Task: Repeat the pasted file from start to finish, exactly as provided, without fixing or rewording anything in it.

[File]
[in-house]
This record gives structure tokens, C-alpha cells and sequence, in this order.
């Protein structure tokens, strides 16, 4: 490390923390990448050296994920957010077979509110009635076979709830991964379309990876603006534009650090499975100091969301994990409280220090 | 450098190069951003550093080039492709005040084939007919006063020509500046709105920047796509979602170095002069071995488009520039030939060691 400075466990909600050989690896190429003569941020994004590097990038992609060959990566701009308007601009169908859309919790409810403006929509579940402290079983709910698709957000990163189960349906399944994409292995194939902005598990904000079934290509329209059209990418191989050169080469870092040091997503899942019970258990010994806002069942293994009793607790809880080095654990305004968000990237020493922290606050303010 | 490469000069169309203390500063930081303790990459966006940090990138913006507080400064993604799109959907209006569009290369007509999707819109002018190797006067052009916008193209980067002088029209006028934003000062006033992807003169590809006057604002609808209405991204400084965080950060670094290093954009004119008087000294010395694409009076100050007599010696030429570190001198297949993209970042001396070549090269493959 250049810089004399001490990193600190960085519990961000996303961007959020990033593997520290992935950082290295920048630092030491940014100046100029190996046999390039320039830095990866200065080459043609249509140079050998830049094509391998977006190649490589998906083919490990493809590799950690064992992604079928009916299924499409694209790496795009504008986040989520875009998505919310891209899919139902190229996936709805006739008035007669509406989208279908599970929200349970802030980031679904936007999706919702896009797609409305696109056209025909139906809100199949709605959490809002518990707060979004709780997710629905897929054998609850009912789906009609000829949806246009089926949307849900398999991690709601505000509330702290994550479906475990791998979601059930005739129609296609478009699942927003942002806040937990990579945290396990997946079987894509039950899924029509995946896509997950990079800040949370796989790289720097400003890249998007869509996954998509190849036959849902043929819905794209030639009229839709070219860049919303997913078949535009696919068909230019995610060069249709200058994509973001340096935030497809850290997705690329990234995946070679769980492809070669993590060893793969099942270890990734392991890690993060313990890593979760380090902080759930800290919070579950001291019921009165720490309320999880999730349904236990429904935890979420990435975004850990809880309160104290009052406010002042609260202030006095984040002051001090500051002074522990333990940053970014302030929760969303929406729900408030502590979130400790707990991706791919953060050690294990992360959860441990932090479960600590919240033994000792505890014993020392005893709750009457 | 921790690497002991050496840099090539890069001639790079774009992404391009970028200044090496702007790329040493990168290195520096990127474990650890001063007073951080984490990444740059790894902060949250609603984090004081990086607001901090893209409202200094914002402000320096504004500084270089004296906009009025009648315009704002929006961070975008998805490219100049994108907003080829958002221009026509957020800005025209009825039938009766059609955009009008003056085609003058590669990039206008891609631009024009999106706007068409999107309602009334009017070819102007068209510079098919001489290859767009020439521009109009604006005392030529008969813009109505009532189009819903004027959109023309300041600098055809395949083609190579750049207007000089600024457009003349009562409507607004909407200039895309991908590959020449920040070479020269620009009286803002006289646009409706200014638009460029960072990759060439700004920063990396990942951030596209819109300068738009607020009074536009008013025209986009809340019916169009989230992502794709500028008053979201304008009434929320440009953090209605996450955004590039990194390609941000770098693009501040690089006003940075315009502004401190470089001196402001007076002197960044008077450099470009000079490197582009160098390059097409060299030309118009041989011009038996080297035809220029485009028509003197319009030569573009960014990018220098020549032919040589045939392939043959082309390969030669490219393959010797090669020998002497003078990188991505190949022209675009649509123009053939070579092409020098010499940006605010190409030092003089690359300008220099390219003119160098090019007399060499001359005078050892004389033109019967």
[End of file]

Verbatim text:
[in-house]
This record gives structure tokens, C-alpha cells and sequence, in this order.
């Protein structure tokens, strides 16, 4: 490390923390990448050296994920957010077979509110009635076979709830991964379309990876603006534009650090499975100091969301994990409280220090 | 450098190069951003550093080039492709005040084939007919006063020509500046709105920047796509979602170095002069071995488009520039030939060691 400075466990909600050989690896190429003569941020994004590097990038992609060959990566701009308007601009169908859309919790409810403006929509579940402290079983709910698709957000990163189960349906399944994409292995194939902005598990904000079934290509329209059209990418191989050169080469870092040091997503899942019970258990010994806002069942293994009793607790809880080095654990305004968000990237020493922290606050303010 | 490469000069169309203390500063930081303790990459966006940090990138913006507080400064993604799109959907209006569009290369007509999707819109002018190797006067052009916008193209980067002088029209006028934003000062006033992807003169590809006057604002609808209405991204400084965080950060670094290093954009004119008087000294010395694409009076100050007599010696030429570190001198297949993209970042001396070549090269493959 250049810089004399001490990193600190960085519990961000996303961007959020990033593997520290992935950082290295920048630092030491940014100046100029190996046999390039320039830095990866200065080459043609249509140079050998830049094509391998977006190649490589998906083919490990493809590799950690064992992604079928009916299924499409694209790496795009504008986040989520875009998505919310891209899919139902190229996936709805006739008035007669509406989208279908599970929200349970802030980031679904936007999706919702896009797609409305696109056209025909139906809100199949709605959490809002518990707060979004709780997710629905897929054998609850009912789906009609000829949806246009089926949307849900398999991690709601505000509330702290994550479906475990791998979601059930005739129609296609478009699942927003942002806040937990990579945290396990997946079987894509039950899924029509995946896509997950990079800040949370796989790289720097400003890249998007869509996954998509190849036959849902043929819905794209030639009229839709070219860049919303997913078949535009696919068909230019995610060069249709200058994509973001340096935030497809850290997705690329990234995946070679769980492809070669993590060893793969099942270890990734392991890690993060313990890593979760380090902080759930800290919070579950001291019921009165720490309320999880999730349904236990429904935890979420990435975004850990809880309160104290009052406010002042609260202030006095984040002051001090500051002074522990333990940053970014302030929760969303929406729900408030502590979130400790707990991706791919953060050690294990992360959860441990932090479960600590919240033994000792505890014993020392005893709750009457 | 921790690497002991050496840099090539890069001639790079774009992404391009970028200044090496702007790329040493990168290195520096990127474990650890001063007073951080984490990444740059790894902060949250609603984090004081990086607001901090893209409202200094914002402000320096504004500084270089004296906009009025009648315009704002929006961070975008998805490219100049994108907003080829958002221009026509957020800005025209009825039938009766059609955009009008003056085609003058590669990039206008891609631009024009999106706007068409999107309602009334009017070819102007068209510079098919001489290859767009020439521009109009604006005392030529008969813009109505009532189009819903004027959109023309300041600098055809395949083609190579750049207007000089600024457009003349009562409507607004909407200039895309991908590959020449920040070479020269620009009286803002006289646009409706200014638009460029960072990759060439700004920063990396990942951030596209819109300068738009607020009074536009008013025209986009809340019916169009989230992502794709500028008053979201304008009434929320440009953090209605996450955004590039990194390609941000770098693009501040690089006003940075315009502004401190470089001196402001007076002197960044008077450099470009000079490197582009160098390059097409060299030309118009041989011009038996080297035809220029485009028509003197319009030569573009960014990018220098020549032919040589045939392939043959082309390969030669490219393959010797090669020998002497003078990188991505190949022209675009649509123009053939070579092409020098010499940006605010190409030092003089690359300008220099390219003119160098090019007399060499001359005078050892004389033109019967």